Mark Gurman and Ian King have a new report out on Bloomberg about Apple’s plans for machines that will have better performance than the first three machines with Apple silicon:
The current M1 chip inherits a mobile-centric design built around four high-performance processing cores to accelerate tasks like video editing and four power-saving cores that can handle less intensive jobs like web browsing. For its next generation chip targeting MacBook Pro and iMac models, Apple is working on designs with as many as 16 power cores and four efficiency cores, the people said.
This makes a lot of sense; the four-port 13-inch MacBook Pro, smaller iMac and a more powerful Mac mini would all be a nice step up from the current M1 Macs.
For the highest-end Macs, the report says Apple is cooking up some truly exciting stuff:
While that component is in development, Apple could choose to first release variations with only eight or 12 of the high-performance cores enabled depending on production, they said. Chipmakers are often forced to offer some models with lower specifications than they originally intended because of problems that emerge during fabrication.
For higher-end desktop computers, planned for later in 2021 and a new half-sized Mac Pro planned to launch by 2022, Apple is testing a chip design with as many as 32 high-performance cores.
I don’t think there’s any surprise in this report in terms of CPU performance; the lowly MacBook Air is already faster than almost every Intel Mac, and as Apple moves up the Mac food chain, things are only going to get even faster.
And at the top, the best Mac I’ve ever owned, the Mac Pro.
In its current form, the Mac Pro offers eight slots of varying speed for expanding the machine with more storage, better GPUs and more.1 However, this is not the first time Gurman has referred to the next-generation Mac Pro as being “half-sized.”
Some people have interpreted this to mean that Apple will offer a cheaper-and-smaller-but-still-expandable desktop for the first time, finally shipping John Siracua’s xMac:
My own personal conception of the xMac does not match-up well with the Mac mini. I’d go so far as to say that my xMac vision is also a lot closer to the original concept of the xMac…except I’ve already established that I’m not sure exactly where or when the xMac idea originated, so never mind.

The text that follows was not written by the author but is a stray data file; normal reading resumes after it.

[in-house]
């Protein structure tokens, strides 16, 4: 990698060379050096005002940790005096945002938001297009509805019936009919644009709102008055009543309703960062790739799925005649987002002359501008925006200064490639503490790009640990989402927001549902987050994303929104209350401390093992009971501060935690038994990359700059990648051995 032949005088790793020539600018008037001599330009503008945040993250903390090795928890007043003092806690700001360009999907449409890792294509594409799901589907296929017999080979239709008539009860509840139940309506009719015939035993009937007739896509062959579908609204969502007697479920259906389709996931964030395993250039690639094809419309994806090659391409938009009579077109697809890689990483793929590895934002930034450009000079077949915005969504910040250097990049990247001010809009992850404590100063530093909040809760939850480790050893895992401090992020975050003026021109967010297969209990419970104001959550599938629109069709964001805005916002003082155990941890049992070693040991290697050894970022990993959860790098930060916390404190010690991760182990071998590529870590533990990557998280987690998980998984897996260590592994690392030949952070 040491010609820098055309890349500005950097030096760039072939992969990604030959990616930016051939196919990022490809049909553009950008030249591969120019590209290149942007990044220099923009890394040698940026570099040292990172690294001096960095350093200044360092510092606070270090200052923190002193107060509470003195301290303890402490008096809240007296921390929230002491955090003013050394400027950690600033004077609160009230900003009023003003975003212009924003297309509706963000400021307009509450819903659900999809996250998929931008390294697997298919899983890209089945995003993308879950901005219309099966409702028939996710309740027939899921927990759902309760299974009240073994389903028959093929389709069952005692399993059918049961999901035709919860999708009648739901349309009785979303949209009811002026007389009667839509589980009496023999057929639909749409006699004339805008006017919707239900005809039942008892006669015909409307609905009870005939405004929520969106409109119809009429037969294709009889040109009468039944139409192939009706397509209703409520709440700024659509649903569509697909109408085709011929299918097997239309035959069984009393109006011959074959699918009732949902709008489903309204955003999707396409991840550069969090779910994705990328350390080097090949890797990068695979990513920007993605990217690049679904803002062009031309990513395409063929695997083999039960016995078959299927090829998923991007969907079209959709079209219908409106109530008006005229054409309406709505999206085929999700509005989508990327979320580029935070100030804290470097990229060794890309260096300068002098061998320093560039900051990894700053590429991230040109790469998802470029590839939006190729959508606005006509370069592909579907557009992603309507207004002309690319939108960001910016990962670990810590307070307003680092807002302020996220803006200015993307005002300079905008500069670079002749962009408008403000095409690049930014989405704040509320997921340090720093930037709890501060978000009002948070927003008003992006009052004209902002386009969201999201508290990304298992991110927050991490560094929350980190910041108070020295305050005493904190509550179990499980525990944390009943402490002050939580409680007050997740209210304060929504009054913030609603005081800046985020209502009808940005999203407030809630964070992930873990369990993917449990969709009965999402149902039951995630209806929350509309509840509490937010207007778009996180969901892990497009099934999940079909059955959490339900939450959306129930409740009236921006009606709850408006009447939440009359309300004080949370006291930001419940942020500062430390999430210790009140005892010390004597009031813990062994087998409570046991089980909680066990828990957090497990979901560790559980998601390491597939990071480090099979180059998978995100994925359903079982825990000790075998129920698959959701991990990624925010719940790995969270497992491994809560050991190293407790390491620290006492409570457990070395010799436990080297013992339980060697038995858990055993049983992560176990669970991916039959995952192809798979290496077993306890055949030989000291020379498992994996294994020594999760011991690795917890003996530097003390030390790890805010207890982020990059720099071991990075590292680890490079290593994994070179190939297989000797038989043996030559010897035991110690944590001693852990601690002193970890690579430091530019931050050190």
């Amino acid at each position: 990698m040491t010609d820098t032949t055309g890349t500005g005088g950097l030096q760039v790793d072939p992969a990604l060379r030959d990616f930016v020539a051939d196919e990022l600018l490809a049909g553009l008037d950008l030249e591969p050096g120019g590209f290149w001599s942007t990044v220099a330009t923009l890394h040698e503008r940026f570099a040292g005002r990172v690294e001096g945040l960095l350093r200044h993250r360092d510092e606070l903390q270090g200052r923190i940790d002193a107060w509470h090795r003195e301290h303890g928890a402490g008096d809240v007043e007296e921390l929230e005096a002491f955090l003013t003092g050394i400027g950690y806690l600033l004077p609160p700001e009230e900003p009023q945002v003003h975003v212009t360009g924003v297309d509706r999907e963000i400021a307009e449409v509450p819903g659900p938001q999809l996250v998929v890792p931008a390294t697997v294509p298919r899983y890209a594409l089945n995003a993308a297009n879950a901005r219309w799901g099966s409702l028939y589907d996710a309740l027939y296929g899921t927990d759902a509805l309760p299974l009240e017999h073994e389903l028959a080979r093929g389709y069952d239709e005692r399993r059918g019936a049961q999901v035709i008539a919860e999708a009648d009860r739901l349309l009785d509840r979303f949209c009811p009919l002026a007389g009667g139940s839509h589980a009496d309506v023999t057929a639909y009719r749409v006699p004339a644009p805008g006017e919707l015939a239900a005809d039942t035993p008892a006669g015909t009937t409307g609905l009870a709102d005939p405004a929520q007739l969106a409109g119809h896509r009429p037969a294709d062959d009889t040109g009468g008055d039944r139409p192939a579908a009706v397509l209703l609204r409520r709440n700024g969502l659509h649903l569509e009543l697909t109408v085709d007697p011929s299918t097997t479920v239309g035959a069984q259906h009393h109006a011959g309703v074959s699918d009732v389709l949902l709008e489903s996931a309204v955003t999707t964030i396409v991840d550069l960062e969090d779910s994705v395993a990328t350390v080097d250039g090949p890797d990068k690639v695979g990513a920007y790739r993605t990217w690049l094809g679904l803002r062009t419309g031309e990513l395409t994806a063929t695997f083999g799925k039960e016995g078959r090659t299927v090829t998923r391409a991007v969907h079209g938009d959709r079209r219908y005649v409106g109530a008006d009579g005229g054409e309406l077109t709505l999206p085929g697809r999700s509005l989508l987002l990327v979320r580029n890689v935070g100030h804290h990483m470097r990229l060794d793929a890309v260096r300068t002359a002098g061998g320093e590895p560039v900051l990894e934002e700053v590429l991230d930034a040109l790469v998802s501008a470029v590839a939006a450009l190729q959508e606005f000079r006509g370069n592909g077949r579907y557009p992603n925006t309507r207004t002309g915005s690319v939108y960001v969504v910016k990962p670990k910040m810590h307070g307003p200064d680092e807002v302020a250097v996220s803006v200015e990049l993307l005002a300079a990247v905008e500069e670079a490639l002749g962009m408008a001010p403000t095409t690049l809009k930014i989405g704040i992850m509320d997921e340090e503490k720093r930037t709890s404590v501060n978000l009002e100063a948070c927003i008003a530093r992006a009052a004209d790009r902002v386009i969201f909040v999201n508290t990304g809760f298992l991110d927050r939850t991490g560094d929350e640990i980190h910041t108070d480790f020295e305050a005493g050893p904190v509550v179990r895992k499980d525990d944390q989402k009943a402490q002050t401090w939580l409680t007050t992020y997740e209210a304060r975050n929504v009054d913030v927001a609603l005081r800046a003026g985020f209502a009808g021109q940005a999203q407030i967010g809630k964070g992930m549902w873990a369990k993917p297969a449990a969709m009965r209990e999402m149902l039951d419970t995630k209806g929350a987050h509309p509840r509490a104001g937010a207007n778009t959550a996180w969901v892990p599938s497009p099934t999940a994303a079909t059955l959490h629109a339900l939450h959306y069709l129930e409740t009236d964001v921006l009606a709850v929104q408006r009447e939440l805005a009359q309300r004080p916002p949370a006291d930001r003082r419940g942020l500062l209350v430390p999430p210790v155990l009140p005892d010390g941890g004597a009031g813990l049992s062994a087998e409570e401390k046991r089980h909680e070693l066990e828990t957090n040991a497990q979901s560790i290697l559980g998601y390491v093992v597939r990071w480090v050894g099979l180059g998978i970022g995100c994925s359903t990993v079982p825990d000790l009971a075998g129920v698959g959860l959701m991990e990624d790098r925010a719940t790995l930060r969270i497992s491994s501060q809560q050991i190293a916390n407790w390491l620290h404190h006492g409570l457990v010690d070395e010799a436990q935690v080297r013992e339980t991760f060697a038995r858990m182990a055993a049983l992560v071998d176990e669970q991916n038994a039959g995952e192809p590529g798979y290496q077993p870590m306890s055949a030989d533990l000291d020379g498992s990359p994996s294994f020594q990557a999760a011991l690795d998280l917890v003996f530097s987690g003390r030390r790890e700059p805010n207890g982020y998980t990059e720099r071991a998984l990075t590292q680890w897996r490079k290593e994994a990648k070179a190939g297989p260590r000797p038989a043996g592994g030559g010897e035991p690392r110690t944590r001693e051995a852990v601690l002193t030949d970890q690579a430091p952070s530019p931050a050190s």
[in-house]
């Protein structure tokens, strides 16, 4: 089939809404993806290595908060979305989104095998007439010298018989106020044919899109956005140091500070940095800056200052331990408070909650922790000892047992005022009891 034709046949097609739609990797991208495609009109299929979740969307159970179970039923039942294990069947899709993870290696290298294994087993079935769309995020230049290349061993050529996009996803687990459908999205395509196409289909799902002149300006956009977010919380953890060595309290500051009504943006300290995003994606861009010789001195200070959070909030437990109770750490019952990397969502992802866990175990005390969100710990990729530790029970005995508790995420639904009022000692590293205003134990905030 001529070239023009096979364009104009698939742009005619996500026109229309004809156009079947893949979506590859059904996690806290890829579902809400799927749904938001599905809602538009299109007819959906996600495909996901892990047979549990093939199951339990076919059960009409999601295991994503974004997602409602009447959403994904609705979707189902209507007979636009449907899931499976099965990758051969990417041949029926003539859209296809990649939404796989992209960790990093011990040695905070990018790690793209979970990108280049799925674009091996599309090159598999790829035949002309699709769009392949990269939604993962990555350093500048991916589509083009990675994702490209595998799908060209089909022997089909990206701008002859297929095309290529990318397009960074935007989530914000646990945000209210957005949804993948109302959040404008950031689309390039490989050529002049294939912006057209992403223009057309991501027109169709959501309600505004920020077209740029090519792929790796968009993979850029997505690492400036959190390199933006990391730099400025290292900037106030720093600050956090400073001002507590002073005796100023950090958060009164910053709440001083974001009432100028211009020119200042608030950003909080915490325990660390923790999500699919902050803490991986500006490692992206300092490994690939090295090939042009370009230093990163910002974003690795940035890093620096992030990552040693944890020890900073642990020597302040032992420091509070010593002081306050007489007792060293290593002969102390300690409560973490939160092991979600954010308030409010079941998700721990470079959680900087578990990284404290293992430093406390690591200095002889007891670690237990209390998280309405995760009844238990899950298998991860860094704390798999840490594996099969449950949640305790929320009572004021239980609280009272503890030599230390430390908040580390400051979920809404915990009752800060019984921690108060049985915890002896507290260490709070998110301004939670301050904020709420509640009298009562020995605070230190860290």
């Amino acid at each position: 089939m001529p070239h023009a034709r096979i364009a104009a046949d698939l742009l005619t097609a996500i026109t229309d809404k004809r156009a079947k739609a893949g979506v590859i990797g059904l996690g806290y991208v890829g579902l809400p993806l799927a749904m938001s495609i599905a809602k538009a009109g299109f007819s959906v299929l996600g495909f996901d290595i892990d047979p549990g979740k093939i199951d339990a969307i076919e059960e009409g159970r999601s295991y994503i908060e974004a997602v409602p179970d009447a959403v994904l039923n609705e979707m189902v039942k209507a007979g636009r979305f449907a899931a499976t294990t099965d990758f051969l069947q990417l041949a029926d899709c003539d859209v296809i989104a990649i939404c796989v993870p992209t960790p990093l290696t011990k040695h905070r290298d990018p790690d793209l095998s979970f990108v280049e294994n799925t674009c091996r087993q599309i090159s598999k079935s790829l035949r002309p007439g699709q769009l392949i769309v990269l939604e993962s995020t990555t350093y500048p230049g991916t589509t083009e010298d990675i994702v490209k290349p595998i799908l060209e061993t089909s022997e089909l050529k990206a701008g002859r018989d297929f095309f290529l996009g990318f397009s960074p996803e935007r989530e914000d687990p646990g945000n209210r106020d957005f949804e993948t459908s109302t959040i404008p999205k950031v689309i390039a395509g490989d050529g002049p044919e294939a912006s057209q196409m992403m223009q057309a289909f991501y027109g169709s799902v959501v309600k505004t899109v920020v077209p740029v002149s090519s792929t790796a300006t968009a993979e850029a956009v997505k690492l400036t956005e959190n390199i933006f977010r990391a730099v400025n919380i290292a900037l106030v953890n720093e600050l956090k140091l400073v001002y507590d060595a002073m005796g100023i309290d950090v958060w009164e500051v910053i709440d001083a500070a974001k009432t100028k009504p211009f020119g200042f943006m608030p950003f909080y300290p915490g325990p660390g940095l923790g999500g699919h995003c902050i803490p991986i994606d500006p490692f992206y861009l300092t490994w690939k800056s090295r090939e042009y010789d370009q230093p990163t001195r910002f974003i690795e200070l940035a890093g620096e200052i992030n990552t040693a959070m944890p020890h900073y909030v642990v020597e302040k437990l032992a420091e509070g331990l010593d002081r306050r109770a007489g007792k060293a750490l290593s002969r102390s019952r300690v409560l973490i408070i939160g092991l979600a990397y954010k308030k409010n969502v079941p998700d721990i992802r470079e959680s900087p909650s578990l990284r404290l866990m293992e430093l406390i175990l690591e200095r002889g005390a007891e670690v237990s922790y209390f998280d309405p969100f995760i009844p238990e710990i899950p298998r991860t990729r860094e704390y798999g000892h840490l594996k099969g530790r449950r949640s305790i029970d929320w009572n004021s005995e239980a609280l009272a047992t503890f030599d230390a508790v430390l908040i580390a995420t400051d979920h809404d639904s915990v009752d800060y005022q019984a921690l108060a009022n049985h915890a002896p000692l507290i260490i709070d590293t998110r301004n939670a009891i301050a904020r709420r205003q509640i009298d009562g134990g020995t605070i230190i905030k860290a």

Reduced to one sentence, it’s a completely configurable, headless Mac that trades expandability for reduced size and cost.
The xMac may indeed be the side effect of this change, but I think the reason for the Mac Pro’s future smaller form factor may come down to Apple’s GPU strategy. Here are Gurman and King one more time:
For later in 2021 or potentially 2022, Apple is working on pricier graphics upgrades with 64 and 128 dedicated cores aimed at its highest-end machines, the people said. Those graphics chips would be several times faster than the current graphics modules Apple uses from Nvidia and AMD in its Intel-powered hardware.
Many have been assuming the Apple silicon Mac Pro (and maybe other high-end Macs, like the iMac Pro) would ship with discrete GPUs from AMD, but I think that is a wish that is going to go unfulfilled. If Apple can ship GPUs that run circles around what Nvidia and AMD are doing, why would they complicate things by supporting them?
It sure seems that Apple silicon Mac Pro will have fewer expansion slots than the Intel one, which when coupled with this report, I can’t help but wonder if the MPX module has a future. Will the next Mac Pro ship with its GPU directly on the logic board, with slot-based GPUs go away altogether, just leaving slots for other things? Would it be upgradable later via a MPX module? Or will Apple divorce the CPU and GPU for maximum flexibility in a system like this, and just ship a smaller Mac Pro as it won’t need the cooling capacity of the current Intel version?2
The more we see of Apple silicon, the less confident I feel about swappable GPUs in the next-gen Mac Pro.
Whatever comes next, I’m sure some people will be happy and others will be annoyed. But that’s been the case with this machine for years, I suppose.